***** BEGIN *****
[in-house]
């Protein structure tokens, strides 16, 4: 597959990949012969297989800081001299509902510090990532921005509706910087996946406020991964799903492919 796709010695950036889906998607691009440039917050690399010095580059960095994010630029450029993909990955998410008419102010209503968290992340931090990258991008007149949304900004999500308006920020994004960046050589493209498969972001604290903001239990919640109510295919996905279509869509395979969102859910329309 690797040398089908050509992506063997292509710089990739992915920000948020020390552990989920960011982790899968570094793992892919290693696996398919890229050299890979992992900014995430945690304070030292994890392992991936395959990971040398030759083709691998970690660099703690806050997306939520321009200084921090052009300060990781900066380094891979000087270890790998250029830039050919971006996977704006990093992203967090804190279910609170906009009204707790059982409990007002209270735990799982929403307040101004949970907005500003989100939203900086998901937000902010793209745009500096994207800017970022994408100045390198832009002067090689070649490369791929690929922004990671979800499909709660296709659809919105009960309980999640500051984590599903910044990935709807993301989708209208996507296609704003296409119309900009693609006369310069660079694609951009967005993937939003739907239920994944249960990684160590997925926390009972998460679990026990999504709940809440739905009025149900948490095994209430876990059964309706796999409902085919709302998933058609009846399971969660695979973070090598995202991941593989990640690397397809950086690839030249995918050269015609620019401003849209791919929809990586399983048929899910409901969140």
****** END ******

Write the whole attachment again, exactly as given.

[in-house]
């Protein structure tokens, strides 16, 4: 597959990949012969297989800081001299509902510090990532921005509706910087996946406020991964799903492919 796709010695950036889906998607691009440039917050690399010095580059960095994010630029450029993909990955998410008419102010209503968290992340931090990258991008007149949304900004999500308006920020994004960046050589493209498969972001604290903001239990919640109510295919996905279509869509395979969102859910329309 690797040398089908050509992506063997292509710089990739992915920000948020020390552990989920960011982790899968570094793992892919290693696996398919890229050299890979992992900014995430945690304070030292994890392992991936395959990971040398030759083709691998970690660099703690806050997306939520321009200084921090052009300060990781900066380094891979000087270890790998250029830039050919971006996977704006990093992203967090804190279910609170906009009204707790059982409990007002209270735990799982929403307040101004949970907005500003989100939203900086998901937000902010793209745009500096994207800017970022994408100045390198832009002067090689070649490369791929690929922004990671979800499909709660296709659809919105009960309980999640500051984590599903910044990935709807993301989708209208996507296609704003296409119309900009693609006369310069660079694609951009967005993937939003739907239920994944249960990684160590997925926390009972998460679990026990999504709940809440739905009025149900948490095994209430876990059964309706796999409902085919709302998933058609009846399971969660695979973070090598995202991941593989990640690397397809950086690839030249995918050269015609620019401003849209791919929809990586399983048929899910409901969140």